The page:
SEATTLE — The Federal States of Micronesia is a small nation in the Pacific that is made up of around 600 islands. While the nation is considered quite poor in a global context, hunger in Micronesia has never been a major issue. At the United Nations World Food Summit in 1996, Micronesian leaders indicated that while most of Micronesia lives a hunger-free lifestyle, malnutrition has become an issue due to the amount of imported food consumed by the country’s residents.
At the World Food Summit, the nation pledged its commitment to eradicating hunger around the world; it was only able to do this because hunger in Micronesia was not an issue. That being said, the nation has had to do a lot of work to wean its population off its reliance on imported food. This issue began when many Pacific Islanders strayed from their traditional diet and became dependent on imported food, leading to high rates of obesity, diabetes and heart disease.
While there is a fair amount of education about healthy eating in Micronesian schools, the government has had a hard time actually changing the behavior of its people. Only 16 percent of the Micronesian population is over age 55, indicating that the age at which people are developing and dying from cardiovascular diseases is dropping. This is a major threat to the population, and in 2010, at the Pacific Food Summit, the Micronesian government expressed a need to regulate the food industry in the country.
The government did this in a couple ways. Starting in 1996, the government indicated that it would place heavy taxes on imported foods, hoping to deter its population from consuming so many processed, high-calorie items. Additionally, it put in place educational reforms that would make nutrition a subject in public schools. In 2010, the government indicated that another issue they could fix was unclear labeling on food packaging. The largest portion of Micronesia’s food imports come from countries like China, Malaysia and the Philippines. Food coming into the country is often unstandardized and labeled in foreign languages, causing a problem for the English-speaking population.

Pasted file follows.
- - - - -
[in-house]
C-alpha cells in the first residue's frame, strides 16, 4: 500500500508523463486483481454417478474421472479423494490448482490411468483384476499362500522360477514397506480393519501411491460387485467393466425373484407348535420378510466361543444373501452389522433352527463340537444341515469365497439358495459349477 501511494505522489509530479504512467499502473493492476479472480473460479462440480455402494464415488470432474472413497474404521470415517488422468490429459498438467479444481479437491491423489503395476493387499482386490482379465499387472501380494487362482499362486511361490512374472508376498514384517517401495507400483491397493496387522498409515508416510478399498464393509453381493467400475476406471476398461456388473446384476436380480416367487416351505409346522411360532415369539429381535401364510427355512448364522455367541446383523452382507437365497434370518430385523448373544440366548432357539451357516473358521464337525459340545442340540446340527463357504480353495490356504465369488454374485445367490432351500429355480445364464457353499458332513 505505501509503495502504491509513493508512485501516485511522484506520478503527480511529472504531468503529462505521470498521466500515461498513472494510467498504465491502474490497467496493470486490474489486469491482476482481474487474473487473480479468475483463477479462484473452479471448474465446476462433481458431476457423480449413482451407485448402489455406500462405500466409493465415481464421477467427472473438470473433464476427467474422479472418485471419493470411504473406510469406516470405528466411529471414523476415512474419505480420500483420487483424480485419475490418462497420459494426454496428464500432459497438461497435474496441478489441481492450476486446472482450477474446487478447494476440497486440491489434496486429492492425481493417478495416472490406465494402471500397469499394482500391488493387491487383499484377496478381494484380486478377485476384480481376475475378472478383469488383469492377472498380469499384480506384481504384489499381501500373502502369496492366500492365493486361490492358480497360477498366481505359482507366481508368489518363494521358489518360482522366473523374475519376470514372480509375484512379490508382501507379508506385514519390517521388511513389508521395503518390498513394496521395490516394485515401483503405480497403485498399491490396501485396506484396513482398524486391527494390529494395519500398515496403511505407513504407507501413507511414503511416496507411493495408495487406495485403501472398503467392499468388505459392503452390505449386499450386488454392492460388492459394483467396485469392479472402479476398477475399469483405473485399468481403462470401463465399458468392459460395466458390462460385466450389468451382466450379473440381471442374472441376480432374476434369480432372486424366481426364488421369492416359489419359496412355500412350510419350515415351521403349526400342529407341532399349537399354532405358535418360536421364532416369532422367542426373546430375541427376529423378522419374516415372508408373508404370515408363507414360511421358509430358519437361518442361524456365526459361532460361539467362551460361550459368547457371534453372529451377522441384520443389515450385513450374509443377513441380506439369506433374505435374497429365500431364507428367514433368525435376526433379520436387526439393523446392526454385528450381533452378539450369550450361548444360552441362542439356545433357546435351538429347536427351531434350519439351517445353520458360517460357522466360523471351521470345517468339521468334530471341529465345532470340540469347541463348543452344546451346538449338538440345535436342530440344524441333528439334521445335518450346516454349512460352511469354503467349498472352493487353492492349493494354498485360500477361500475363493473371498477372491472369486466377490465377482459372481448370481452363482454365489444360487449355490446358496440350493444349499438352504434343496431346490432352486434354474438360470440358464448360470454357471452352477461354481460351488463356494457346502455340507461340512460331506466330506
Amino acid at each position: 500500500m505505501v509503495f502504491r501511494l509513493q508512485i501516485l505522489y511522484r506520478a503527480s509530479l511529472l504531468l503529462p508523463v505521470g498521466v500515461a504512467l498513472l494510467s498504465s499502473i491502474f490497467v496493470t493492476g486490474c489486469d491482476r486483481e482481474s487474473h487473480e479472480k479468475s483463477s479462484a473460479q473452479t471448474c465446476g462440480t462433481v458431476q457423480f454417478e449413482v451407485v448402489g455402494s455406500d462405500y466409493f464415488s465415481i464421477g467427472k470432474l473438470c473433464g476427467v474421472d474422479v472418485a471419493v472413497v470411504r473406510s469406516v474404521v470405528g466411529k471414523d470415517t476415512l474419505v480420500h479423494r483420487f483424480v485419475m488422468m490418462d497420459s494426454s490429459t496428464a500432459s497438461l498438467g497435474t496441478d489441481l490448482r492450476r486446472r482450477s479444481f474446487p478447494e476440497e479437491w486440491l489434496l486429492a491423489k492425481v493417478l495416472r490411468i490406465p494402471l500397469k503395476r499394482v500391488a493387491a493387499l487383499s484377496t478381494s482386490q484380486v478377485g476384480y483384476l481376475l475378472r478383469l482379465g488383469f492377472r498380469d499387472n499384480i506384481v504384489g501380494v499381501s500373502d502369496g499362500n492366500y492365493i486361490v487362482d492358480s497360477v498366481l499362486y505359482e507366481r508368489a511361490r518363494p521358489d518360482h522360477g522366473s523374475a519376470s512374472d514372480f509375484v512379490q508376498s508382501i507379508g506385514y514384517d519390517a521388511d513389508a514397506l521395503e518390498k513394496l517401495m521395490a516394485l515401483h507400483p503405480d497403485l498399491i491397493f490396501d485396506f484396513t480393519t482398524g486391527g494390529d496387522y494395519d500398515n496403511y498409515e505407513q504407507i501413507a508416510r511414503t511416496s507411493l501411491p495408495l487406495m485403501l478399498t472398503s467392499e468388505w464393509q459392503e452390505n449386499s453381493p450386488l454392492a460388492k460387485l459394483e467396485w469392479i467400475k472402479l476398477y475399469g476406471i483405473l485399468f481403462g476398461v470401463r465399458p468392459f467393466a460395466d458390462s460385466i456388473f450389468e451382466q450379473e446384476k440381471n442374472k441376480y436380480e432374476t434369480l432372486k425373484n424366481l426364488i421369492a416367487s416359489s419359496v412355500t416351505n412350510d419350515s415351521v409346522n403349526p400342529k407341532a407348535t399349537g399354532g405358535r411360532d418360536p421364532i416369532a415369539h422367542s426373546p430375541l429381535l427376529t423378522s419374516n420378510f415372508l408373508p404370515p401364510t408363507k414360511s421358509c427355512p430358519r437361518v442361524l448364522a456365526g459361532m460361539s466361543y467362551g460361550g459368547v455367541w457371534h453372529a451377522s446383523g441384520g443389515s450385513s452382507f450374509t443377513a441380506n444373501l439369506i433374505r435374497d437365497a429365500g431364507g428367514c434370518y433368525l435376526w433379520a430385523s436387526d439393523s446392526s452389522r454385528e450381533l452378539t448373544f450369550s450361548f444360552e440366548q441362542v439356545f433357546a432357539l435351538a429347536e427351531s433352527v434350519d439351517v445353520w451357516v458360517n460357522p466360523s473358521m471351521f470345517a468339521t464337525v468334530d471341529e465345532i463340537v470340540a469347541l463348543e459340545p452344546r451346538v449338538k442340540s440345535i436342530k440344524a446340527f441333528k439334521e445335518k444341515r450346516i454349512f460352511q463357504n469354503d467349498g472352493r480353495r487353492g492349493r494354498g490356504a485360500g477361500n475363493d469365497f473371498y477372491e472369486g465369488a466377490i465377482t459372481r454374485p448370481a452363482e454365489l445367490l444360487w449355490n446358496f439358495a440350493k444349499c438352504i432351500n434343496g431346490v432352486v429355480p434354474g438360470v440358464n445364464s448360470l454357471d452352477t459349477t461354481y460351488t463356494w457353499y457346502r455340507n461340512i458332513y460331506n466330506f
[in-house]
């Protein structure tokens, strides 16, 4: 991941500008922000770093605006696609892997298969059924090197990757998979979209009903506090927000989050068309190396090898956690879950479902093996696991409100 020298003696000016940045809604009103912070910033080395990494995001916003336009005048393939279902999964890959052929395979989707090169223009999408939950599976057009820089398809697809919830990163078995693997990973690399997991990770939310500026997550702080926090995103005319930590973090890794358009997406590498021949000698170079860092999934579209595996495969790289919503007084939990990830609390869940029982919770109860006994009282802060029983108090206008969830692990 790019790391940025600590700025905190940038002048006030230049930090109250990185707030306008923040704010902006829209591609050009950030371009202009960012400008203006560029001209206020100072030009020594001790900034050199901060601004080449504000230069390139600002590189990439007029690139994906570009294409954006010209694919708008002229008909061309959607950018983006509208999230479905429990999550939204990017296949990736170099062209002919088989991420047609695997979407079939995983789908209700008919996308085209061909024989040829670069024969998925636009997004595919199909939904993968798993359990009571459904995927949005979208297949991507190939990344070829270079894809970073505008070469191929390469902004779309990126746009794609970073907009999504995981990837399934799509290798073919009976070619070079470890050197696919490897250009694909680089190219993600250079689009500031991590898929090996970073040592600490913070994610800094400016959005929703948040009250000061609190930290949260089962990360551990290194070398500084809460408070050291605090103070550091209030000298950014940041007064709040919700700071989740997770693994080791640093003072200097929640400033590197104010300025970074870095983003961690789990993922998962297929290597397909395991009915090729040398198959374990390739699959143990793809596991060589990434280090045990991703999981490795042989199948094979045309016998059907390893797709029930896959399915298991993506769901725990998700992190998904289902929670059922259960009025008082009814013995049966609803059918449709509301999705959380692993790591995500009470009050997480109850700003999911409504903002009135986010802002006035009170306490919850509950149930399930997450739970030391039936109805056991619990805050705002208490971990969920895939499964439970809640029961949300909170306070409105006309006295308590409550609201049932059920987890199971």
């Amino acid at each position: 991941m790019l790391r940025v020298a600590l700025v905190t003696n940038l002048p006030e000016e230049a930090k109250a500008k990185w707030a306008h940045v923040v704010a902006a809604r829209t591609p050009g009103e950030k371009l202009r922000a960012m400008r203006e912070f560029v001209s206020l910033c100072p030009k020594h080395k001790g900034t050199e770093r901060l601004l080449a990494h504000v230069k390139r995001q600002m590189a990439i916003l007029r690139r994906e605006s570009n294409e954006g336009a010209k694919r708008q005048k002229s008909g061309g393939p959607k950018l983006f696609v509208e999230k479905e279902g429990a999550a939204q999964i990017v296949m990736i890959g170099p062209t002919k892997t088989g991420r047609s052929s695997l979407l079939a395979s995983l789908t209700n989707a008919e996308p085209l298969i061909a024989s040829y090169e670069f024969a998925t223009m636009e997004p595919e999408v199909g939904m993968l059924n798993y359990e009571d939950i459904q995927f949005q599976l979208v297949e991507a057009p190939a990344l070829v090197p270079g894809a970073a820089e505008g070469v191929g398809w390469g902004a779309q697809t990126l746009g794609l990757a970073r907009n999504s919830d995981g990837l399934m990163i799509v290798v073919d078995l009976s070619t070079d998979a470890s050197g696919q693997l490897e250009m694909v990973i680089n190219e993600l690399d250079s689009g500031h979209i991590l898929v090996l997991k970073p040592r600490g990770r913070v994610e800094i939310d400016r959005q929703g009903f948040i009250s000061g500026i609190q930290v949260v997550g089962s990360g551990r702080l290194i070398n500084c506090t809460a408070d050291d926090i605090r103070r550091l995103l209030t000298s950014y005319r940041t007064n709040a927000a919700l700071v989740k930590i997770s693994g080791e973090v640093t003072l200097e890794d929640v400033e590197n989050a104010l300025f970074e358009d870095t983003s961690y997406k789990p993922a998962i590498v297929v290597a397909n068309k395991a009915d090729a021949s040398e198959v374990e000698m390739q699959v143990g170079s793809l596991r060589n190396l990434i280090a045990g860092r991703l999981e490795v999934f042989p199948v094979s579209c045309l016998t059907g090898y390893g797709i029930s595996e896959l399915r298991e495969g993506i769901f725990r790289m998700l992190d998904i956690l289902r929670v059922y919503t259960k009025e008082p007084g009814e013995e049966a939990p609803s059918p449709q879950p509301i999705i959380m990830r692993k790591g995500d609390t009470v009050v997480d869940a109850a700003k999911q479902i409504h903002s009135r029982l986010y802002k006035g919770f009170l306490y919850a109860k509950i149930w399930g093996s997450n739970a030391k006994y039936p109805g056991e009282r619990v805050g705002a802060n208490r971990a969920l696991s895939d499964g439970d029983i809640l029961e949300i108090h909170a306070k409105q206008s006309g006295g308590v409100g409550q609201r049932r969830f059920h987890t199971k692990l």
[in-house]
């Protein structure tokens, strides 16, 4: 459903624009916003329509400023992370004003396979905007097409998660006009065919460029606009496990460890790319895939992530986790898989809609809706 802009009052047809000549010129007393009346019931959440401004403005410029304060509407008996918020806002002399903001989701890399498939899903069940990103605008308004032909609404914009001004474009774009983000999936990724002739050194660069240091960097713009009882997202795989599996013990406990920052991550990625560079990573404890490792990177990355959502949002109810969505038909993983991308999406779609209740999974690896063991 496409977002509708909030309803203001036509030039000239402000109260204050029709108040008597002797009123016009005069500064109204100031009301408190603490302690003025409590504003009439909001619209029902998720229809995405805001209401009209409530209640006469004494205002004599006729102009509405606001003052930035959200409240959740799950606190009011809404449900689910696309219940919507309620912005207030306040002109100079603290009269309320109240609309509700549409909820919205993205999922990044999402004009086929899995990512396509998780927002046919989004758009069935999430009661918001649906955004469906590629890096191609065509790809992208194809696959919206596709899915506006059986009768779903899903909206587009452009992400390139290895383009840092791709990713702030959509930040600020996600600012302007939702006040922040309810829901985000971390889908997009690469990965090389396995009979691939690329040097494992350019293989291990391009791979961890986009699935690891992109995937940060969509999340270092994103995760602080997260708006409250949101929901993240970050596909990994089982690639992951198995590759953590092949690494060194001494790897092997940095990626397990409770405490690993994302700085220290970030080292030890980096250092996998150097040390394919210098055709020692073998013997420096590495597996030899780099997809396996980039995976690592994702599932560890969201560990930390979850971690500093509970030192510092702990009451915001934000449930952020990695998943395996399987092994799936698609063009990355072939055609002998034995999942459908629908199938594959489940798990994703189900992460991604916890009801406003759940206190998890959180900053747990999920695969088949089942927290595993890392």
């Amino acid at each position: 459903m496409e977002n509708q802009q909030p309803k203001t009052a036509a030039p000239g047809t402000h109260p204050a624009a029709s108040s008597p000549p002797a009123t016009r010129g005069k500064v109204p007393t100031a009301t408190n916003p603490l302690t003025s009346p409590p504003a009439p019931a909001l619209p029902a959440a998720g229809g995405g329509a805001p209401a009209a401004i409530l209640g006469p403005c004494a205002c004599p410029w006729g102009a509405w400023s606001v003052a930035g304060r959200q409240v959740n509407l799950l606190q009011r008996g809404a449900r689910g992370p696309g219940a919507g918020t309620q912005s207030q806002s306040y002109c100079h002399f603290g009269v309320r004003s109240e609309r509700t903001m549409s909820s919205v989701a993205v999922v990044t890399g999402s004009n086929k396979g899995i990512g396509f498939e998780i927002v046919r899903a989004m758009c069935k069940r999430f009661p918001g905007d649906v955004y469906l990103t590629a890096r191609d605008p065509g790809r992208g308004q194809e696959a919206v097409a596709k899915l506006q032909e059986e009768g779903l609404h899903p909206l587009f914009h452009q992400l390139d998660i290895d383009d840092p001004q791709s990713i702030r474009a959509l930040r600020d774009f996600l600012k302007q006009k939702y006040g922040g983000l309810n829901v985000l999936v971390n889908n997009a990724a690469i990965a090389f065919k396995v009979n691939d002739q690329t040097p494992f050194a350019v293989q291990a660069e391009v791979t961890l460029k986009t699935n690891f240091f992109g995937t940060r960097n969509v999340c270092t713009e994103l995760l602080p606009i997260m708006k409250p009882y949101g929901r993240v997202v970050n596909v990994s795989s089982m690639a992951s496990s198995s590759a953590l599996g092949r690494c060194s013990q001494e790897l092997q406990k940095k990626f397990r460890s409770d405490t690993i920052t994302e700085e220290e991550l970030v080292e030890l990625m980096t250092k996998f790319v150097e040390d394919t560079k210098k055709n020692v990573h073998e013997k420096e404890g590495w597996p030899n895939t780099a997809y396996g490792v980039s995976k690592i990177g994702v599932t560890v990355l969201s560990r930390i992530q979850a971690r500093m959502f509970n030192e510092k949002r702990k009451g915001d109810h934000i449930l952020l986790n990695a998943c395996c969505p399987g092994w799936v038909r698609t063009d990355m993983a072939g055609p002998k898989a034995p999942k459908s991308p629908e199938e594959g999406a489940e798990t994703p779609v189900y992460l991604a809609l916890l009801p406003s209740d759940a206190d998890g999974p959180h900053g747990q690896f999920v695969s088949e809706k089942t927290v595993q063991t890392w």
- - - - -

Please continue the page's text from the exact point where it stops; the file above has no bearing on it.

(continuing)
Increased regulations on imported foods should help the poor dietary health of the Micronesian people, but there is no guarantee that this will actually stop people from consuming non-nutritious foods. The government should put in place a very comprehensive plan that will change the culture of Micronesian food consumption from its roots. This could include earlier assessments of being overweight and at risk for disease, which would hopefully put pressure on parents to feed their children nutritious foods. Additionally, the education programs in schools should be expanded, and healthier foods should be made more affordable and accessible for the population.
With all of these reforms, Micronesia will hopefully be able to improve the health of its population significantly, as well as make future generations more health-conscious. While this is a challenging task, the government seems dedicated to solving the issue of malnutrition and the nation should see positive growth moving forward.
– Liyanga De Silva